Easy Vocabulary Quizzes with Pictures
Vocabulary — Kids
A series of quizzes in which the user must match the correct picture to its description ("briefcase," cheese," "library," etc.) There are eight quizzes for nouns, three for verbs, and one for adjectives. Although it is reminiscent of the old CAI drills, and repeats many of CAI's flaws, it can be useful for beginning ESL students.
Grammar — Teens and Adults
This site has more difficult exercises intended for "pre-intermediate to high-intermediate" level learners who have a fairly high reading level. One exercise, about booking an airline flight, requires the user to add [There Is, There Are, Is There, Are There] into appropriate places Iin a "conversation." One nice feature is the animated tutorials, such as how to form a question by reversing noun and verb (toys are expensive / are toys expensive?) It is a very comprehensive site, with many exercises on a variety of topics.
Most Frequently Misspelled Words
Spelling — Teens and Adults
This site is great for spelling, even for non-ESL students. It requires the user to briefly view a frequently misspelled word (publicly, mosquito) and then type it correctly. Users can select the number of words in a set and also whether they appear in random, alphabetical, or reverse-alphabetical order. The site also allows users to view lists of the most-commonly misspelled words.
English Irregular Verbs Quiz
Grammar — Teens and Adults
Not only ESL students but all students have some difficulty with irregular verbs at some point. This site helps them review the Base, Past Simple, and Past Participle (e.g. "write, wrote, written") forms in a challenging format.
Word-Based Games for ESL Students
Three basic games: JigWords, MatchWords, SpeedWords. The first, in which the player must drag a jigsaw puzzle shaped homophone, and the third, in which the player must create an answer by clicking on letters within ten seconds, are challenging. Matchwords, in which players must unveil matching words hidden on "blank cards" seemed pointless, as it seemed based on pure chance.
Word-Find Puzzles for ESL Students
Many "word-find" puzzles in which the user runs his mouse over the letters to spell out one of the words on the list. Some might consider this to be more a game than a teaching device, as many of the words have to be spelled backwards, and is this a skill worth developing? All but a few of the games require a Java-enabled computer.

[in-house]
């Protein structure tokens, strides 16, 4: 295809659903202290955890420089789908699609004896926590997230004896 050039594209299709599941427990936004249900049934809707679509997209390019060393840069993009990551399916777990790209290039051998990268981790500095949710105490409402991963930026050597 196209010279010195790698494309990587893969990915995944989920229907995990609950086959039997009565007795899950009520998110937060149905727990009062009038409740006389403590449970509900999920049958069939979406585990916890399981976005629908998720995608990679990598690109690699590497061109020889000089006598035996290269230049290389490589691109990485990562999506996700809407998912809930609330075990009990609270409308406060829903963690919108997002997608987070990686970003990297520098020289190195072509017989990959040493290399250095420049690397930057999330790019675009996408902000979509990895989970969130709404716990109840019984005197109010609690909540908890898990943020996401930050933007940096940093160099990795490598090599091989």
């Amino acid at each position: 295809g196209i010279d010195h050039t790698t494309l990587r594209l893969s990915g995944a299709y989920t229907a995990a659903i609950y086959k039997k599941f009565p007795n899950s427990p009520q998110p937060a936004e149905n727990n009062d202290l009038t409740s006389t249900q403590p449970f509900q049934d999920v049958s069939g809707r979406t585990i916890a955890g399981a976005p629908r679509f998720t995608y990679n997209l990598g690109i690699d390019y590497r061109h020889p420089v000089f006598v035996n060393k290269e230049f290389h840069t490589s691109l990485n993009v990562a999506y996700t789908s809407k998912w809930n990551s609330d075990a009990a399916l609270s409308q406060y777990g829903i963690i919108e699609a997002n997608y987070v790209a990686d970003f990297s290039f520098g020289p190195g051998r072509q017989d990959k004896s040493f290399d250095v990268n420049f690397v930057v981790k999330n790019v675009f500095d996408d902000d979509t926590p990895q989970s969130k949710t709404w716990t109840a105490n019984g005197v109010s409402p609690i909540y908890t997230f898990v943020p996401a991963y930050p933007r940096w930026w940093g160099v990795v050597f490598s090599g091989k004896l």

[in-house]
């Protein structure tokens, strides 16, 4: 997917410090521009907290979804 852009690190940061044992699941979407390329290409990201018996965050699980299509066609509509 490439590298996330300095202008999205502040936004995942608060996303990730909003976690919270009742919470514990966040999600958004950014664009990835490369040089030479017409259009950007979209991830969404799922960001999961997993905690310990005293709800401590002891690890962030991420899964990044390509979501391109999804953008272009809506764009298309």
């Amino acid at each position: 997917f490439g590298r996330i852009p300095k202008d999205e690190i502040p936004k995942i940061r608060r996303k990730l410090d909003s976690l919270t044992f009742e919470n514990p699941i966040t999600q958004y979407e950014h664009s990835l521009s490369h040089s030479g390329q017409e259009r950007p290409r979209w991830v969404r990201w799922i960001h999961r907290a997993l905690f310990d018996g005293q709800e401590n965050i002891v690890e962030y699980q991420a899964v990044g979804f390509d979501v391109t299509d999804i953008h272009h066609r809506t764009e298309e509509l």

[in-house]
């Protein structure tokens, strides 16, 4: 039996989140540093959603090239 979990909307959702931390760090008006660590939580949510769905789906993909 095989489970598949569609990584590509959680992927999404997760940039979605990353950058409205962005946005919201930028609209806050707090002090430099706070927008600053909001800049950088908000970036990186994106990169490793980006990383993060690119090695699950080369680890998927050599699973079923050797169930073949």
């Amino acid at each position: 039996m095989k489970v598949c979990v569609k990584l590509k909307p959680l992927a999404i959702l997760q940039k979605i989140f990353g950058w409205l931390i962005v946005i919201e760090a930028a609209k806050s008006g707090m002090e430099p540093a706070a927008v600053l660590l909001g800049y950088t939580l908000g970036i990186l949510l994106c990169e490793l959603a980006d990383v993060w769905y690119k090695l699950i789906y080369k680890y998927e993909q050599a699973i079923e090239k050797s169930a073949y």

Scrambled Words for ESL Students
Users must drag scrambled letters into target area to create a word. Categories include geography, coolors, parts of the body, etc. Requires Java.
When using the Internet with your ESL students, keep in mind these points:
- Learning a second language demands lots of effort. New vocabulary has to be reviewed and practiced several times before students are really able to use in its appropriate context.
- Don't expect your students to immediately be able to say "she goes to the supermarket every day" just because you have just explained the third person rule. In order for a student to internalize grammar rules, they have to be exposed to it several times, preferably used in a context. That's why it is so useful to have them work on that point many times on the Internet. Also, make some effort to use the grammar rule as many times as possible in the classroom.
- Psychologists say that the best way to learn is through instant feedback. Behaviorists have proved that whenever correct behavior is awarded, the individual tends to repeat it. Online quizzes constitute an easy way to have your students practice vocabulary and grammar, and be corrected instantly. Also, make sure you praise your students' advances, even if minimal.
Learning a language can be a wonderful experience, giving the learning a whole new perspective of the world and introducing a new culture with it. Make sure you understand your students' needs and difficulties, and try to your best to make their learning experience enjoyable!
Email: Juliana Luna Freire